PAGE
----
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What Is a Product?

    What Is a Product?

    Defining Product

    A product is any good, service, or idea that can be offered to a market to satisfy a want or need.


    Break down the different components that make up tangible and intangible products


    Key Points

    • Products can be goods, services, or ideas, such as intellectual property.
    • Products can be tangible or intangible.
    • Products can also be classified by use, by brand, or by other classifications as well.

    Key Terms

    • product: Any tangible or intangible good or service that is a result of a process and that is intended for delivery to a customer or end user.

    What Is a Product?

    In general, a product is defined as a “thing produced by labor or effort” or the “result of an act or a process. ” The word “product” stems from the verb “produce”, from the Latin prōdūce(re) “(to) lead or bring forth. ” Since 1575, the word “product” has referred to anything produced.

    In marketing, a product is anything that can be offered to a market that might satisfy a want or need. In retail, products are called merchandise. In manufacturing, products are purchased as raw materials and sold as finished goods. Commodities are usually raw materials such as metals and agricultural products, but the term can also refer to anything widely available in the open market. In project management, products are the formal definition of the project deliverables that form the objectives of the project.

    Goods, Services, or Ideas

    Goods are a physical product capable of being delivered to a purchaser and involve the transfer of ownership from seller to customer.

    A service is a non-material action resulting in a measurable change of state for the purchaser caused by the provider.

    Ideas (intellectual property) are any creation of the intellect that has commercial value, but is sold or traded only as an idea, and not as a resulting service or good. This includes copyrighted property such as literary or artistic works, and ideational property, such as patents, appellations of origin, business methods, and industrial processes.

    Product Classification: Tangible or Intangible

    A product can be classified as tangible or intangible.

    A tangible product is a physical object that can be perceived by touch such as a building, vehicle, or gadget. Most goods are tangible products. For example, a soccer ball is a tangible product.


    Soccer Ball: A soccer ball is an example of a tangible product, specifically a tangible good.

    An intangible product is a product that can only be perceived indirectly such as an insurance policy. Intangible data products can further be classified into virtual digital goods (“VDG”), which are virtually located on a computer OS and accessible to users as conventional file types, such as JPG and MP3 files. Virtual digital goods require further application processing or transformational work by programmers, so their use may be subject to license and or rights of digital transfer. On the other hand, real digital goods (“RDG”) may exist within the presentational elements of a data program independent of a conventional file type. Real digital goods are commonly viewed as 3-D objects or presentational items subject to user control or virtual transfer within the same visual media program platform. Services or ideas are intangible.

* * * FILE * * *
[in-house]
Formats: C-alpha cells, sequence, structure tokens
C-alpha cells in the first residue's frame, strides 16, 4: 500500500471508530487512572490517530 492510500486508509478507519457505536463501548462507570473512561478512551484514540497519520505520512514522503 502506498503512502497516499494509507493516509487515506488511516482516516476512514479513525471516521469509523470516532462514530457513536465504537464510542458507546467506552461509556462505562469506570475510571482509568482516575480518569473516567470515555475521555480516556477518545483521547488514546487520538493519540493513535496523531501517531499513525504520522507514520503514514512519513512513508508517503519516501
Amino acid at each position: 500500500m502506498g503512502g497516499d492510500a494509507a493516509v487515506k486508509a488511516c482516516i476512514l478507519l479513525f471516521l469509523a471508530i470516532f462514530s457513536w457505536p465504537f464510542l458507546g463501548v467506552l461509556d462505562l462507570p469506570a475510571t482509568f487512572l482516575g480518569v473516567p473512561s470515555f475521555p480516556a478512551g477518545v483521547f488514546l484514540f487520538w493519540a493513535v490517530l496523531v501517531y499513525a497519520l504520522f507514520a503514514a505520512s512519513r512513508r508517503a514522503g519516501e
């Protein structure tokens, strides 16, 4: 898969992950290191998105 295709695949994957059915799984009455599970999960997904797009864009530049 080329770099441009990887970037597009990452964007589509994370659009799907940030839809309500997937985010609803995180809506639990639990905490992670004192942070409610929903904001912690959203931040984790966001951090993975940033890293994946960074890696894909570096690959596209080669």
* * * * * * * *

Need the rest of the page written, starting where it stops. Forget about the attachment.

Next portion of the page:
Product Classification: By Use or By Association

    In its online product catalog, retailer Sears, Roebuck and Company divides its products into “departments”, then presents products to potential shoppers according to function or brand. Each product has a Sears item-number and a manufacturer’s model-number. Sears uses the departments and product groupings with the intention of helping customers browse products by function or brand within a traditional department-store structure.

    A product line is “a group of products that are closely related, either because they function in a similar manner, are sold to the same customer groups, are marketed through the same types of outlets, or fall within given price ranges. ” Many businesses offer a range of product lines which may be unique to a single organization or may be common across the company’s industry. In 2002 the US Census compiled revenue figures for the finance and insurance industry by various product lines such as “accident, health and medical insurance premiums” and “income from secured consumer loans. ” Within the insurance industry, product lines are indicated by the type of risk coverage, such as auto insurance, commercial insurance, and life insurance.

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